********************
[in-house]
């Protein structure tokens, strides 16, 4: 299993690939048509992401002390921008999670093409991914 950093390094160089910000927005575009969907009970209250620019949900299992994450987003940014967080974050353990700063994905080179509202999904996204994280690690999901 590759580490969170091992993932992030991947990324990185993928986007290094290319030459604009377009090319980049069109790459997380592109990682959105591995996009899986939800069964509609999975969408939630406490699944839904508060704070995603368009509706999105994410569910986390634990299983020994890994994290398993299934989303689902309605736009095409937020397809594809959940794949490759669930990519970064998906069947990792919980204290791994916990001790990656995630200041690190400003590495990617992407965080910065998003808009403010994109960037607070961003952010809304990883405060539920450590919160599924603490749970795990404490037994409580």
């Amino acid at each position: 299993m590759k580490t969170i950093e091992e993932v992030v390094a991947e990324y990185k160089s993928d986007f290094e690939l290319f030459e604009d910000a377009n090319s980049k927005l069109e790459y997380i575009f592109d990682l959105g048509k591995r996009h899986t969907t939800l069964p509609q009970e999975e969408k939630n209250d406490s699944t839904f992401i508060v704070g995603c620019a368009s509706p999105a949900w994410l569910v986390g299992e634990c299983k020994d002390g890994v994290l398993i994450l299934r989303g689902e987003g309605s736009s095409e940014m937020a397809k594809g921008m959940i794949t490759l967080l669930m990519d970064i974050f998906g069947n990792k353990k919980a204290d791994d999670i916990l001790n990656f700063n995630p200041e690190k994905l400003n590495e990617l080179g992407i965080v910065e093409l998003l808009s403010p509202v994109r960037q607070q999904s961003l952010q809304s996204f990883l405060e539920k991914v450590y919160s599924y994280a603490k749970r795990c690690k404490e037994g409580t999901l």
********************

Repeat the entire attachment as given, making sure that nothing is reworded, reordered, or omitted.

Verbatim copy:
[in-house]
């Protein structure tokens, strides 16, 4: 299993690939048509992401002390921008999670093409991914 950093390094160089910000927005575009969907009970209250620019949900299992994450987003940014967080974050353990700063994905080179509202999904996204994280690690999901 590759580490969170091992993932992030991947990324990185993928986007290094290319030459604009377009090319980049069109790459997380592109990682959105591995996009899986939800069964509609999975969408939630406490699944839904508060704070995603368009509706999105994410569910986390634990299983020994890994994290398993299934989303689902309605736009095409937020397809594809959940794949490759669930990519970064998906069947990792919980204290791994916990001790990656995630200041690190400003590495990617992407965080910065998003808009403010994109960037607070961003952010809304990883405060539920450590919160599924603490749970795990404490037994409580």
């Amino acid at each position: 299993m590759k580490t969170i950093e091992e993932v992030v390094a991947e990324y990185k160089s993928d986007f290094e690939l290319f030459e604009d910000a377009n090319s980049k927005l069109e790459y997380i575009f592109d990682l959105g048509k591995r996009h899986t969907t939800l069964p509609q009970e999975e969408k939630n209250d406490s699944t839904f992401i508060v704070g995603c620019a368009s509706p999105a949900w994410l569910v986390g299992e634990c299983k020994d002390g890994v994290l398993i994450l299934r989303g689902e987003g309605s736009s095409e940014m937020a397809k594809g921008m959940i794949t490759l967080l669930m990519d970064i974050f998906g069947n990792k353990k919980a204290d791994d999670i916990l001790n990656f700063n995630p200041e690190k994905l400003n590495e990617l080179g992407i965080v910065e093409l998003l808009s403010p509202v994109r960037q607070q999904s961003l952010q809304s996204f990883l405060e539920k991914v450590y919160s599924y994280a603490k749970r795990c690690k404490e037994g409580t999901l």